|US6481306 *||25 Jul 2001||19 Nov 2002||Asmo Co., Ltd.||Geared motor having seal member for restraining intrusion of water or the like|
|US6494799||21 Nov 2000||17 Dec 2002||Sanden Corporation||Power transmission device|
|US6560928 *||29 Jun 2001||13 May 2003||Meritor Light Vehicle Systems -France||System for assembling two components of a window regulator activation device on a support|
|US6705176 *||5 Mar 2003||16 Mar 2004||Koyo Seiko Co., Ltd.||Electric power steering apparatus|
|US6809440 *||10 Mar 2003||26 Oct 2004||Buehler Motor, Inc.||Space-saving, damping coupling mechanism for worms in geared actuators|
|US6932729||4 Dec 2002||23 Aug 2005||Sanden Corporation||Compressor having a power transmission mechanism which prevents balls from moving in an axial direction|
|US7571660 *||11 May 2006||11 Aug 2009||Asmo Co., Ltd.||Geared motor|
|US7721616||6 Nov 2006||25 May 2010||Gm Global Technology Operations, Inc.||Sprung gear set and method|
|US8250940||20 Jul 2006||28 Aug 2012||Steering Solutions Ip Holding Corporation||System and method for controlling contact between members in operable communication|
|US8267234 *||14 Dec 2007||18 Sep 2012||Hunter Douglas Industries Bv||Adjustable drive coupling for adjacent architectural coverings|
|US8286524 *||14 Aug 2009||16 Oct 2012||Johnson Electric S.A.||Motor assembly|
|US8429995 *||30 Jun 2009||30 Apr 2013||Asmo Co., Ltd.||Output power transmission device and motor with speed reducing mechanism|
|US20030104890 *||4 Dec 2002||5 Jun 2003||Yoshihiro Ochiai||Compressor having a power transmission mechanism which prevents balls from moving in an axial direction|
|US20030136211 *||5 Mar 2003||24 Jul 2003||Koyo Seiko Co., Ltd.||Electric power steering apparatus|
|US20040178686 *||10 Mar 2003||16 Sep 2004||Peterreins Thomas K.||Space-saving, damping coupling mechanism for worms in geared actuators|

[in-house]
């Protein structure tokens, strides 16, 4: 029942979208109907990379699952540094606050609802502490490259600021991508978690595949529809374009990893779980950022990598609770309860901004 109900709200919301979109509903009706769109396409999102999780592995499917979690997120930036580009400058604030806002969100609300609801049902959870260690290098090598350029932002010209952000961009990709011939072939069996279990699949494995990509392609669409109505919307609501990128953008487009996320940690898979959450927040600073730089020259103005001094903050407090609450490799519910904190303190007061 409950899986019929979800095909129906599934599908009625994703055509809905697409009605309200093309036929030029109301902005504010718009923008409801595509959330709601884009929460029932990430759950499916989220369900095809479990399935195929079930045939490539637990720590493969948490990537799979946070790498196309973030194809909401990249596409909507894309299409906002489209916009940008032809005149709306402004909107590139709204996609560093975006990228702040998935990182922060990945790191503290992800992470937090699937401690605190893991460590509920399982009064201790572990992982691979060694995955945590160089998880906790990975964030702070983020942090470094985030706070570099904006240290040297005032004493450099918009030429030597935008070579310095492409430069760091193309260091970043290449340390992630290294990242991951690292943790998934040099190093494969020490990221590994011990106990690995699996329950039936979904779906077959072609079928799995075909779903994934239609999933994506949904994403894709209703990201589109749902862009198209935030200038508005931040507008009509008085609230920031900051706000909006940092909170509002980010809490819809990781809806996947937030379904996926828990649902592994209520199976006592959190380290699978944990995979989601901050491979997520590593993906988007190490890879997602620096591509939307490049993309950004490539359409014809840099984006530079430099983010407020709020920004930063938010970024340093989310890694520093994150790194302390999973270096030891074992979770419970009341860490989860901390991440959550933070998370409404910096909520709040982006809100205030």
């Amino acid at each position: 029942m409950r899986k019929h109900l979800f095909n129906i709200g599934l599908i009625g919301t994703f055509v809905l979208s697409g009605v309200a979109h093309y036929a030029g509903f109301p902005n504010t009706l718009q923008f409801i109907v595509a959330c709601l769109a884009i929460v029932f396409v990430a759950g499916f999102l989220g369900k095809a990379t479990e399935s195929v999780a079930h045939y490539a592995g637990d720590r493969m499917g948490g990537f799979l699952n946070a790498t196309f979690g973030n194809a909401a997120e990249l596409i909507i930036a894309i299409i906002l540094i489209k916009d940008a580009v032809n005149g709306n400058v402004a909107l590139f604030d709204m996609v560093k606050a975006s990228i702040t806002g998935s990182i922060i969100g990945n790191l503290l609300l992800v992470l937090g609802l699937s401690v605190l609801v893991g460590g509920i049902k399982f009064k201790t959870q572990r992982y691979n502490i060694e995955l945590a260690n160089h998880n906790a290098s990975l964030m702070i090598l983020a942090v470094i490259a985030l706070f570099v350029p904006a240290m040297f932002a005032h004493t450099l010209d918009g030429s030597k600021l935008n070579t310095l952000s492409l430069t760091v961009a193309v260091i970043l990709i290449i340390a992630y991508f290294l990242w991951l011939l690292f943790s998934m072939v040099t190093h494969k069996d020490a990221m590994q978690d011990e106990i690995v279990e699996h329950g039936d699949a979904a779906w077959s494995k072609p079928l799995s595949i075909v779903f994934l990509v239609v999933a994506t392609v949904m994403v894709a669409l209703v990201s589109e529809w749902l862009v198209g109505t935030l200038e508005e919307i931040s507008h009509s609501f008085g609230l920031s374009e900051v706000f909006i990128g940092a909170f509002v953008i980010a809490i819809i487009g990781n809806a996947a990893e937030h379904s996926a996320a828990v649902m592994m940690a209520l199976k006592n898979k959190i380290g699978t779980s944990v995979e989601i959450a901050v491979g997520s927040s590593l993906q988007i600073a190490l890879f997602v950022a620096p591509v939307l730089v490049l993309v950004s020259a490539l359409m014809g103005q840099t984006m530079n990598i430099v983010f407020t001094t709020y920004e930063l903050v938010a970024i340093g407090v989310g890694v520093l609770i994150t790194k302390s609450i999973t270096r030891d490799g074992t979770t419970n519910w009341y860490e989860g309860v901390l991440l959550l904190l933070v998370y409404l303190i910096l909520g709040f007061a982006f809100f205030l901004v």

|US20050084191 *||20 Oct 2004||21 Apr 2005||Siemens Aktiengesellschaft||Bearing device for a gear|
|US20060254376 *||11 May 2006||16 Nov 2006||Asmo Co., Ltd.||Geared motor|
|US20080041178 *||20 Jul 2006||21 Feb 2008||Suat Ozsoylu||System and method for controling contact between members in operable communication|
|US20080153606 *||14 Dec 2007||26 Jun 2008||Hunter Douglas Industries Bv||Adjustable drive coupling for adjacent architectural coverings|
|US20100000355 *||30 Jun 2009||7 Jan 2010||Asmo Co., Ltd.||Output power transmission device and motor with speed reducing mechanism|
|US20100037719 *||14 Aug 2009||18 Feb 2010||Xian Tang||Motor assembly|
|CN100385148C||21 Oct 2004||30 Apr 2008||西门子公司||Bearing device especially for a gear|
|EP0869295A3 *||1 Apr 1998||6 Dec 2000||Mabuchi Motor Kabushiki Kaisha||Motor assembly with reduction gear|
|EP1526308A1 *||21 Oct 2003||27 Apr 2005||Siemens Aktiengesellschaft||Bearing apparatus, in particular for a gearing|
|U.S. Classification||74/411, 464/92, 74/425|
|International Classification||F16F7/04, F16H1/16, E05F15/16, F16D3/74, F16F15/124, F16H55/14, F16F7/02, F16D3/78|
|Cooperative Classification||E05Y2900/55, F16F15/124, Y10T74/19633, F16H55/14, F16H1/16, Y10T74/19828, F16H57/0025, F16D3/74, E05F15/697, F16D3/78|
|European Classification||F16D3/78, F16D3/74, F16F15/124, F16H55/14, F16H57/00D2|
|22 May 1985||AS||Assignment|
Owner name: MATSUSHITA ELECTRIC INDUSTRIAL CO., LTD., 1006, OA
Free format text: ASSIGNMENT OF ASSIGNORS INTEREST.;ASSIGNORS:UMEZAWA, NORIO;MAKI, YOHJI;MURANO, KATSUHIRO;REEL/FRAME:004410/0524
Effective date: 19850515
|22 Nov 1991||FPAY||Fee payment|
Year of fee payment: 4
|27 Nov 1995||FPAY||Fee payment|
Year of fee payment: 8
|30 Nov 1999||FPAY||Fee payment|
Year of fee payment: 12